Below is a chart of the 1930's bond market collapse, and we are almost matching the event chain and timing perfectly (we're finishing the flight to quality stage). While i hope history does not repeat, our policy makers seem dead set on following the exact same ill fated path and the bailout may have pushed us across the event horizon.
* Lower bond prices mean higher yield/interest rates.
Credit market indicators
I mentioned above many indicators of stress in the credit markets went through unbelievable deterioration on a daily basis during the week. One of the main ones I watch is the TED spread which is the spread between 3 month treasury yields and 3 month LIBOR rates. The higher it goes the more stress. This is because short term treasury yields drop in times of fear because they are considered the safest place to stash money while LIBOR will increase as banks become more fearful of lending.
The long term average spread is about 30 basis points and anything over 200 basis points is crisis mode. We started the week at 382 basis points and continuously ramped to finish at 464 basis points.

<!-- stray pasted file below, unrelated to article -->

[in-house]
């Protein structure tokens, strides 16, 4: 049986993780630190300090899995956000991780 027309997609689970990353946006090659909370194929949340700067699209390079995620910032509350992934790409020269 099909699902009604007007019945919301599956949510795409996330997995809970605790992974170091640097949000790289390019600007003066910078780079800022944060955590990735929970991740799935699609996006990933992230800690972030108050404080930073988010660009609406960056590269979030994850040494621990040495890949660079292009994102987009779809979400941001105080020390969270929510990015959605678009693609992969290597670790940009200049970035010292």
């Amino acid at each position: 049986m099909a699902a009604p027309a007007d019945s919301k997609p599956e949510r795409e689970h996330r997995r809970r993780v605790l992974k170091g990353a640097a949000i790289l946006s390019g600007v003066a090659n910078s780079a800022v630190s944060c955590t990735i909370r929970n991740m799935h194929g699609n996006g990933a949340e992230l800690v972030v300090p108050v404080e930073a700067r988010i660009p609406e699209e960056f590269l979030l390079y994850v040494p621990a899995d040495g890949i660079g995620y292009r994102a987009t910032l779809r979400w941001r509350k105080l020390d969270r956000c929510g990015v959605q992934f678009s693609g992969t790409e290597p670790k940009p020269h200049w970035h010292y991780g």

As indicated by TED spread LIBOR rates continued to explode during the week. Overnight LIBOR rates ramped to well over 4% as banks became fearful of lending to each other, until collapsing on Friday due to coordinated central bank action. But 3 month LIBOR continued on it's ramp and is now close to double what is was a couple months ago. LIBOR rates are extremely important because there is over $300T in worldwide debt that is in someway tied to these rates. So they go up, borrowing costs for banks and businesses go way up, and almost every business is reliant on credit to some degree.
From a banking perspective banks often borrow at LIBOR and lend at a rate tied to the the FED's target rate. So the increasing spreads and other effects on the yield curve are absolutely destroying the ability of the banks and other financial institutions ability to make money.
Other significant events
* Iceland's banking and financial system collapses during the week forcing them into official bankruptcy on Friday
* Hungary's bond market collapses
* Japan's main banks began firewalling themselves off from other world banks and refusing to lend
* World equity markets plunged, in most cases worse than US's, with trading suspended indefinitely by several of them including Russia
* G7 meetings going on this weekend and everybody is scrambling for a solution
Stock market stuff
Even though I'm a very active trader myself I generally avoid talking about stock markets on my blog here at ActiveRain. I try to keep it to credit markets that have a direct impact on rates and loan availability and thus the real estate industry. The stock plunge we've seen in the last couple weeks has certainly been pretty devastating, for comparison here's the 2000 dot com crash on a monthly chart vs. our current one.
For many reasons both technical and fundamental I think we are very overdue to a violent snap back rally in this bear market, possibly starting this week, but we probably have a long ways to go still before we put in an ultimate bottom. So be safe...